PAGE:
Environmentalists Continue Push for Everglades Reservoir
Environmentalists are optimistic they can get money from Florida lawmakers for a reservoir in the Everglades during the upcoming special legislative session, something they couldn't do during the 60-day regular session.
But so far, only a handful of legislative leaders have proposed such funding as they prepare to return to Tallahassee on Monday to work on the state budget.
Members of the Everglades Trust, the Everglades Foundation and Florida Audubon said Wednesday they will approach the special session with a goal of securing money to build a 40,000-acre to 60,000-acre reservoir south of Lake Okeechobee. They also will seek written directions from lawmakers that the South Florida Water Management District find the needed acres and establish a timeline to build the reservoir.
"We cannot and we will not give up on the goal of buying land for a reservoir south of Lake Okeechobee," Audubon Executive Director Eric Draper said during a news conference Wednesday. "We know that we need to get some type of project south of Lake Okeechobee so we can take that water out of the lake, we can treat it, we can deliver it to the Everglades, where it can help to recharge the water supply and make the Everglades wetter."
Environmentalists are seeking to divert polluted water being sent into estuaries east and west of the lake. But the special session comes after the water management district's Governing Board voted May 14 to terminate an expiring option to purchase 46,800 acres in the Everglades from U.S. Sugar Corp.
The environmentalists point to a University of Florida Water Institute study released in March that highlighted the need to complete needed reservoirs east and west of Lake Okeechobee. The study also recommended building additional water storage and treatment north and south of the lake, creating deep wells to reduce the flow of polluted water from the lake and readjusting scheduled releases from the lake to the estuaries east and west.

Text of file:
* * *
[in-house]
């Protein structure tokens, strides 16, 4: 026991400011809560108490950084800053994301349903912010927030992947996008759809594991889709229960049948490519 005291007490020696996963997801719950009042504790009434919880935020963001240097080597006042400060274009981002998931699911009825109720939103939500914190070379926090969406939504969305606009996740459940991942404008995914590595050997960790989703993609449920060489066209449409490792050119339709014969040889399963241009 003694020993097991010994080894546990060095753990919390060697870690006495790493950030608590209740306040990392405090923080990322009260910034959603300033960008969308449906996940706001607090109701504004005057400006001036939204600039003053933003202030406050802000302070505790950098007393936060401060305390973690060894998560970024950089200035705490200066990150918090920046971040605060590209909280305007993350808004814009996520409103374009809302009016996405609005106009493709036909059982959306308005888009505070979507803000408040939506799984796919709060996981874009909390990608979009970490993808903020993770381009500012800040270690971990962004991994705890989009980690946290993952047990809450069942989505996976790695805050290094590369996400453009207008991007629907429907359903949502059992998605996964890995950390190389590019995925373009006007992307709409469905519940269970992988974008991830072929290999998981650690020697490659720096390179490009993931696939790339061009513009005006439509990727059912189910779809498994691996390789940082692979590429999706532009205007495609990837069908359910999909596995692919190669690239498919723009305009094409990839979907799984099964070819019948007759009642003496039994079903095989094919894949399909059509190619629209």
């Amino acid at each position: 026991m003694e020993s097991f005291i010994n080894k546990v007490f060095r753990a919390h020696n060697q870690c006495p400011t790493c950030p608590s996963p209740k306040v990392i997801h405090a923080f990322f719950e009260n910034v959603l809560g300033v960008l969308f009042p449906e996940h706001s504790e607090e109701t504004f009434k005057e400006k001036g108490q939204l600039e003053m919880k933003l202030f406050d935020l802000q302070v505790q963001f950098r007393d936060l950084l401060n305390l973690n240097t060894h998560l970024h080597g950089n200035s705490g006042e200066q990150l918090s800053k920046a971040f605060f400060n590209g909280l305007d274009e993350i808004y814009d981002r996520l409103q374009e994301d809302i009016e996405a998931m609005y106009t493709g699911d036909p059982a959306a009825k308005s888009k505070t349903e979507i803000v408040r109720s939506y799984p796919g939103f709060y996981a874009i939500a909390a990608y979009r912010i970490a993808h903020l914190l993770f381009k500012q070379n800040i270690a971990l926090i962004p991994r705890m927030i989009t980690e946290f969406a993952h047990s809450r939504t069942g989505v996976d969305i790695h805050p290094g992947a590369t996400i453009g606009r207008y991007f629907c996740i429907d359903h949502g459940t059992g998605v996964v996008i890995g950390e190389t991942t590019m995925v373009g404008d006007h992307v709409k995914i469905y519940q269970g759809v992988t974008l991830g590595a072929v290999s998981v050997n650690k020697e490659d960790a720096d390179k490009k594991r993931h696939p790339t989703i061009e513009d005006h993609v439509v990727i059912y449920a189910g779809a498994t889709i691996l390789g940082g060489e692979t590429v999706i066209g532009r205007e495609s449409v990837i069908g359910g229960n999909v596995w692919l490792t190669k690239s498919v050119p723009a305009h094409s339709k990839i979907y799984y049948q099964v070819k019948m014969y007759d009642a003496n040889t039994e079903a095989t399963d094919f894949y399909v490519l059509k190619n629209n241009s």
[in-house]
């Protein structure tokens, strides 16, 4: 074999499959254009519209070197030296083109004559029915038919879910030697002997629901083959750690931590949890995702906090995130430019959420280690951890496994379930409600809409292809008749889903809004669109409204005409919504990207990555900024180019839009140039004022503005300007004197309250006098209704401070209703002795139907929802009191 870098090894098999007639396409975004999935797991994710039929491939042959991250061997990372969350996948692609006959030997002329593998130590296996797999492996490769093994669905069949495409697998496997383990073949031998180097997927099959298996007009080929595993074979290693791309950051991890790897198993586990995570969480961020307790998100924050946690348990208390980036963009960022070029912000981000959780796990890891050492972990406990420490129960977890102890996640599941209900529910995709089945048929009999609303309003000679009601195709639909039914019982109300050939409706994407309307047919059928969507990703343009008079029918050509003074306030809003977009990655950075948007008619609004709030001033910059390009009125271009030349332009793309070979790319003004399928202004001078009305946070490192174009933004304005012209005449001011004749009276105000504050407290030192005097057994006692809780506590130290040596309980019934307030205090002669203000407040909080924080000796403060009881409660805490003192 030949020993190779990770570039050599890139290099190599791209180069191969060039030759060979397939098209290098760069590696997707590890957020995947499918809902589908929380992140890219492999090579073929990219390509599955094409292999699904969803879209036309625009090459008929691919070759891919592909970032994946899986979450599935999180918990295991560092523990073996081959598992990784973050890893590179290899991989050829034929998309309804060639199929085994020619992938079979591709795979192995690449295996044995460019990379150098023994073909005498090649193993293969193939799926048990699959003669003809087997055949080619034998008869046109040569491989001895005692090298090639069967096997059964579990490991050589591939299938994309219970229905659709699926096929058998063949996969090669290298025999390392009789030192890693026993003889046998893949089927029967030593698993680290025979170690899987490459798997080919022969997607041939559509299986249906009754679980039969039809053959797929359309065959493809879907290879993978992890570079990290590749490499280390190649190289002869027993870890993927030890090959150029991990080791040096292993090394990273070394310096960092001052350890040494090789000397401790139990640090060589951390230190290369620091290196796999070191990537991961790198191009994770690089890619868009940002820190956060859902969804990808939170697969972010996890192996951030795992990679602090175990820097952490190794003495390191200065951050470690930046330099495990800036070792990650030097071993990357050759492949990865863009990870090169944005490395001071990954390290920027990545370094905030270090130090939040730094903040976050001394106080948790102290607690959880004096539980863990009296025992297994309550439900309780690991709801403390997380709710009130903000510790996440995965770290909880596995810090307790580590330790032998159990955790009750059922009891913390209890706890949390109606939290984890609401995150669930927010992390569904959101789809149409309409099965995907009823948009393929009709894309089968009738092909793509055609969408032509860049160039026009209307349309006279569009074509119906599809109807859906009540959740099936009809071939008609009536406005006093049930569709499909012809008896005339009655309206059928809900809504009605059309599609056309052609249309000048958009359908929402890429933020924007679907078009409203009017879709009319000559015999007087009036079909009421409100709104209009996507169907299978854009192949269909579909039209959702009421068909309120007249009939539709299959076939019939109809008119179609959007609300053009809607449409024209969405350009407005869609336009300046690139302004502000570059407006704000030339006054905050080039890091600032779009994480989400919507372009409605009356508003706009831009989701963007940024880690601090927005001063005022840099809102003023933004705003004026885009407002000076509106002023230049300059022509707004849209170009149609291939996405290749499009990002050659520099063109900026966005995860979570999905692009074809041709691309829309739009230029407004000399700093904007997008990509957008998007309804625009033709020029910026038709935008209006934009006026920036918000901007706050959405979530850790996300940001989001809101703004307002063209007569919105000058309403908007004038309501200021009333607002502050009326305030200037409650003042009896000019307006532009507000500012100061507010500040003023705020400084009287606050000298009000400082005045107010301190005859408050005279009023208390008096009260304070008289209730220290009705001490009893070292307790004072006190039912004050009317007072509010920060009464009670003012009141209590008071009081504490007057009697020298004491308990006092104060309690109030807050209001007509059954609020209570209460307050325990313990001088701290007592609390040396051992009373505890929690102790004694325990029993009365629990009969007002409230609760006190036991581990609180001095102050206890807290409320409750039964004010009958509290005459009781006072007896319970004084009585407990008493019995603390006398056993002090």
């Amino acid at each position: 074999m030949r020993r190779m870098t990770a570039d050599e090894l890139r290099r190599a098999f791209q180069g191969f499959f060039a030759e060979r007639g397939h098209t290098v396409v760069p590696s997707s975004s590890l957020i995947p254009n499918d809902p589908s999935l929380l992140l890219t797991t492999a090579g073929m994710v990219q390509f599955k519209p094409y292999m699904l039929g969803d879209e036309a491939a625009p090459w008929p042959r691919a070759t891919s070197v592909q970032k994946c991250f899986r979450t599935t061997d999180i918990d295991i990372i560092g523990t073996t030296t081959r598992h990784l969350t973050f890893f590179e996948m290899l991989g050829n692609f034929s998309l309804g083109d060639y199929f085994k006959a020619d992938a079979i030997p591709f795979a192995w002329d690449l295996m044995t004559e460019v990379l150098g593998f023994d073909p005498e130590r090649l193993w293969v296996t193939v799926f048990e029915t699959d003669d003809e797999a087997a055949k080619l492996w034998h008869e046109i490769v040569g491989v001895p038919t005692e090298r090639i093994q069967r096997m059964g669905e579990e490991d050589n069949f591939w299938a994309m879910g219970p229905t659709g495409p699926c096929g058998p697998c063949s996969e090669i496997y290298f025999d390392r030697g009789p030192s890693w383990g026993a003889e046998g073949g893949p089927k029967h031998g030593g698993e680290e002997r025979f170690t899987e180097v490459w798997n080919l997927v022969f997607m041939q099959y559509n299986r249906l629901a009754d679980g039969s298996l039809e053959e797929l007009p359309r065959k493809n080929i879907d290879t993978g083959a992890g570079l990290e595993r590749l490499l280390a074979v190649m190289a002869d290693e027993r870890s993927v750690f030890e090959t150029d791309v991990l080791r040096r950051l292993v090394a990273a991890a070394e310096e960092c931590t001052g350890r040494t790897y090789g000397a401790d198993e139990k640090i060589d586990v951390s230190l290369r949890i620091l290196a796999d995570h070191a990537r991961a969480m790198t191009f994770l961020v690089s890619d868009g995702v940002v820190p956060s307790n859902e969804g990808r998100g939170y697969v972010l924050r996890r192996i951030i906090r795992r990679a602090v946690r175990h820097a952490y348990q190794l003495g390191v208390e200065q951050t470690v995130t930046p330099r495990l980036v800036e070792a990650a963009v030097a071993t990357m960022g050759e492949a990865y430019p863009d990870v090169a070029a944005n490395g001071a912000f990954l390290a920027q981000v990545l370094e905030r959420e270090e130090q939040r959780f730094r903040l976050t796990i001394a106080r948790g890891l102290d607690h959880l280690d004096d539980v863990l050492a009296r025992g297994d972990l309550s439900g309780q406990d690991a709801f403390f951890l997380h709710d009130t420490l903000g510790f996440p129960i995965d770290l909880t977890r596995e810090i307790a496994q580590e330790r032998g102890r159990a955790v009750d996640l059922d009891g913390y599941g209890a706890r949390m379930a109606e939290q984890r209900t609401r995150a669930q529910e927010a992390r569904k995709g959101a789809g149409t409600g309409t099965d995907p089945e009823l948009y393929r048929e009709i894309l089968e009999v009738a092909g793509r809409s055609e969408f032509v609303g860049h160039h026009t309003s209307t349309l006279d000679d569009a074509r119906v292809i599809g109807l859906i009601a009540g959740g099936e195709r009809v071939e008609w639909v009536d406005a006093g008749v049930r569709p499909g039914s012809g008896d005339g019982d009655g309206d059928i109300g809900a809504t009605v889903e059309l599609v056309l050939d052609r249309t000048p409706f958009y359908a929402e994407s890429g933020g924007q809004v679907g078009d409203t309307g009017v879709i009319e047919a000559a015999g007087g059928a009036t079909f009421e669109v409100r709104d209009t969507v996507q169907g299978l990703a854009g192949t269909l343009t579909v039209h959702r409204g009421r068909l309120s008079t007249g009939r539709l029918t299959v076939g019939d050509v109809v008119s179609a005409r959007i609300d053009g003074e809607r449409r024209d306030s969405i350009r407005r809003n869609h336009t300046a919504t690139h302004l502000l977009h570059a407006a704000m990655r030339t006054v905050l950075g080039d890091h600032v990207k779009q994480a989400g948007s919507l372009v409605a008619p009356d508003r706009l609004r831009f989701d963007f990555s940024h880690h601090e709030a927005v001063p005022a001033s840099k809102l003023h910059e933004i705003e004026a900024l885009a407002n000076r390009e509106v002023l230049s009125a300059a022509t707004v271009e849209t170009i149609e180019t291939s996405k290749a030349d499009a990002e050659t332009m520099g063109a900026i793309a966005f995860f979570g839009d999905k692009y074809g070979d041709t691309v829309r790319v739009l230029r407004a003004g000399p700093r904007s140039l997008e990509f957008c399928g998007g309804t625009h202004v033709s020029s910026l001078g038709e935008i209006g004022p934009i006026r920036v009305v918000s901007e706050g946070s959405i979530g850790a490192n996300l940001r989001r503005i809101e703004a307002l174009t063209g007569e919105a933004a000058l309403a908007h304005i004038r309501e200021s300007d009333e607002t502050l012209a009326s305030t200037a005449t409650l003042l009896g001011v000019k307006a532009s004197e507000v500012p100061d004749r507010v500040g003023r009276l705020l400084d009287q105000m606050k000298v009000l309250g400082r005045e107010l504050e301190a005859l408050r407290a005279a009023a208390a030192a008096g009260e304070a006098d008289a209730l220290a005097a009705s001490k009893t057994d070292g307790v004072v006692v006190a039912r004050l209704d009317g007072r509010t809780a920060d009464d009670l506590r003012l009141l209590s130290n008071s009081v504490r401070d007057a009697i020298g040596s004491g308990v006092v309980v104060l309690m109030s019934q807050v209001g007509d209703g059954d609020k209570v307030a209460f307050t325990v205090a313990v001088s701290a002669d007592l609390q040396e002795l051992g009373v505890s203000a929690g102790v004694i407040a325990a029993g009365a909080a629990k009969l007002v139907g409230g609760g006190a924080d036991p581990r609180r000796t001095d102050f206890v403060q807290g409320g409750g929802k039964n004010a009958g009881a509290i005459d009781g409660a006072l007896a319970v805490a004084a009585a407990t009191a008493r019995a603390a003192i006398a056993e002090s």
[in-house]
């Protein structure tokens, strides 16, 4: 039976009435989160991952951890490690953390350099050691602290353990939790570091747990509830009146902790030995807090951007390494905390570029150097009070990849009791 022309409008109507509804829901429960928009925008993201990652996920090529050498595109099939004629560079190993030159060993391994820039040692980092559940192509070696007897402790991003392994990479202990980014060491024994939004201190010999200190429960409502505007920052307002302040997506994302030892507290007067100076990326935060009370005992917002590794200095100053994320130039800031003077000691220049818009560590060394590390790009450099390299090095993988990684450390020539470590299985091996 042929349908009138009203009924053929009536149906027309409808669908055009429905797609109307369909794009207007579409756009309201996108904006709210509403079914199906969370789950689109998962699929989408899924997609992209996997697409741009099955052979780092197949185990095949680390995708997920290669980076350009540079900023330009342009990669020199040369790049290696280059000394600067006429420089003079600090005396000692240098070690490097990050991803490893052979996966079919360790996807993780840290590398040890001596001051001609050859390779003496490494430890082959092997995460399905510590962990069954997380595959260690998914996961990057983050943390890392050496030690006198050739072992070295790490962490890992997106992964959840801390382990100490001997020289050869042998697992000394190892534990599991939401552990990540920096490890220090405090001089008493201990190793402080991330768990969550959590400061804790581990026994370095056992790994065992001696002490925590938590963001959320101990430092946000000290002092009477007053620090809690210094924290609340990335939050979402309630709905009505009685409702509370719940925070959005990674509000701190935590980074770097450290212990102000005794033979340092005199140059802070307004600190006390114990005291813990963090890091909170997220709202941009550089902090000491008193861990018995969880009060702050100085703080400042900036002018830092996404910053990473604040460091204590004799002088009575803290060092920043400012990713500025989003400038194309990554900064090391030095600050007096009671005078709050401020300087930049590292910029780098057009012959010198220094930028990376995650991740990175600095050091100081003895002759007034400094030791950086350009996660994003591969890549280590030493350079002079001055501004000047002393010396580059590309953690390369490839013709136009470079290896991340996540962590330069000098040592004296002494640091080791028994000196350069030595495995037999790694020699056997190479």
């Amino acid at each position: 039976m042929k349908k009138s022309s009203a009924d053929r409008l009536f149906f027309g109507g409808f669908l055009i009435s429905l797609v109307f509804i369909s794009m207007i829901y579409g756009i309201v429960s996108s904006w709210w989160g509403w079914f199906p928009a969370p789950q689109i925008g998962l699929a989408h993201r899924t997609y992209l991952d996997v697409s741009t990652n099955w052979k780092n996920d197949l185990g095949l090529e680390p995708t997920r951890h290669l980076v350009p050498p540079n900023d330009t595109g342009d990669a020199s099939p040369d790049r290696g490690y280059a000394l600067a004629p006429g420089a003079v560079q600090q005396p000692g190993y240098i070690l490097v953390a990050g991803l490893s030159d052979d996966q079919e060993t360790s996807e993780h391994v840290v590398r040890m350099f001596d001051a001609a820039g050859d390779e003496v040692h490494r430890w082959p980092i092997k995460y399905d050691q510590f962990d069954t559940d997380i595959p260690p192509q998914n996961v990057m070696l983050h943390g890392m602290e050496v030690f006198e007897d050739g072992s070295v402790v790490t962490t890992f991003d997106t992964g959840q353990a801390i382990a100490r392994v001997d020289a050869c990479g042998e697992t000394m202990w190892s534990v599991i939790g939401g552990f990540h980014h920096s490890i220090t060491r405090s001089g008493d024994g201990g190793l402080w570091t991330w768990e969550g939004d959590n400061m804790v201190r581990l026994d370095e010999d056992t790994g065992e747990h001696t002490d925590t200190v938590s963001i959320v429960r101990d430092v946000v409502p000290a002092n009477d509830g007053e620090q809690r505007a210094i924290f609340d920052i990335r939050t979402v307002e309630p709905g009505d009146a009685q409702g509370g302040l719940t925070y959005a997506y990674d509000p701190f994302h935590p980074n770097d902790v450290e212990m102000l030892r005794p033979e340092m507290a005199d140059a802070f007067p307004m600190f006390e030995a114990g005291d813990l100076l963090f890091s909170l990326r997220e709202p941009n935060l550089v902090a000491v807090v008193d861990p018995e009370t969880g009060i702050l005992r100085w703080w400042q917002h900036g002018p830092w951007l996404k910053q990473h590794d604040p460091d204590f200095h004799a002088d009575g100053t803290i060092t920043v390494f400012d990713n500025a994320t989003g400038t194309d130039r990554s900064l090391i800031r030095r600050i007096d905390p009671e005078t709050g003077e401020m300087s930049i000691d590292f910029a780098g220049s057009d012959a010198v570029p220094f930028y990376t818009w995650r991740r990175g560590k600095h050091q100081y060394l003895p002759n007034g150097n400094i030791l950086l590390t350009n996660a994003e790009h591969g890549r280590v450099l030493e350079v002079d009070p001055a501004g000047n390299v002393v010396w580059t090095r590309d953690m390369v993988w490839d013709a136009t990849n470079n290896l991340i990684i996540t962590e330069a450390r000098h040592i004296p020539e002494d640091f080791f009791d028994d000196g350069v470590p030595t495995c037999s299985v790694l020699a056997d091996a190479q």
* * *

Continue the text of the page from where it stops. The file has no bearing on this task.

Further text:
Tom Van Lent, Everglades Foundation director of science and policy, said during the news conference the reservoir is direly needed as the Everglades is starving for fresh water and the current storage options have been reduced to "Band-Aid fixes."
"The real concrete solutions are not in the pipeline," Van Lent. "Right now, we don't see the path forward to fix the problems in the estuaries, the Everglades and for our water users."
Draper said funding efforts during the regular session failed because proponents were focused on completing the U.S. Sugar deal.
"I think with that off the table we have a new situation, and we even have some indications that people from the business side of things, from the sugar farmers, are open to the idea that something more needs to be done in the Everglades Agricultural Area," Draper said.
Environmentalists had called the U.S. Sugar land vital in helping to reduce pollutants out of Lake Okeechobee and to bring more water through the Everglades. But U.S. Sugar Corp. soured on the below-market deal that needed to be completed by October. Also, a number of lawmakers overseeing environmental spending have questioned the state's ability to maintain land already in public hands.
However, after the water management district killed the reservoir deal, U.S. Sugar issued a release declaring an intention to keep working on Everglades restoration efforts with the state and federal governments as outlined in Gov. Rick Scott's re-election campaign proposal to spend $5 billion for Everglades projects over the next 20 years.
The U.S. Sugar land was estimated to cost as much as $500 million, a price tag that far exceeded the proposed spending levels lawmakers put forward in the regular session for land acquisition under the voter-approved initiative known as Amendment 1. That initiative, passed in November, requires the state to set aside increased amounts of money for land and water management and acquisition.
Sen. Joe Negron, R-Stuart, and Sen. Thad Altman, R-Rockledge, whose districts have been heavily impacted by the release of polluted waters from the lake, have proposed using more of the Amendment 1 dollars to meet the costs of reservoir space in the Everglades. But so far, the word from the Capitol is that Amendment 1 funding will simply be addressed in budget conference talks during the special session.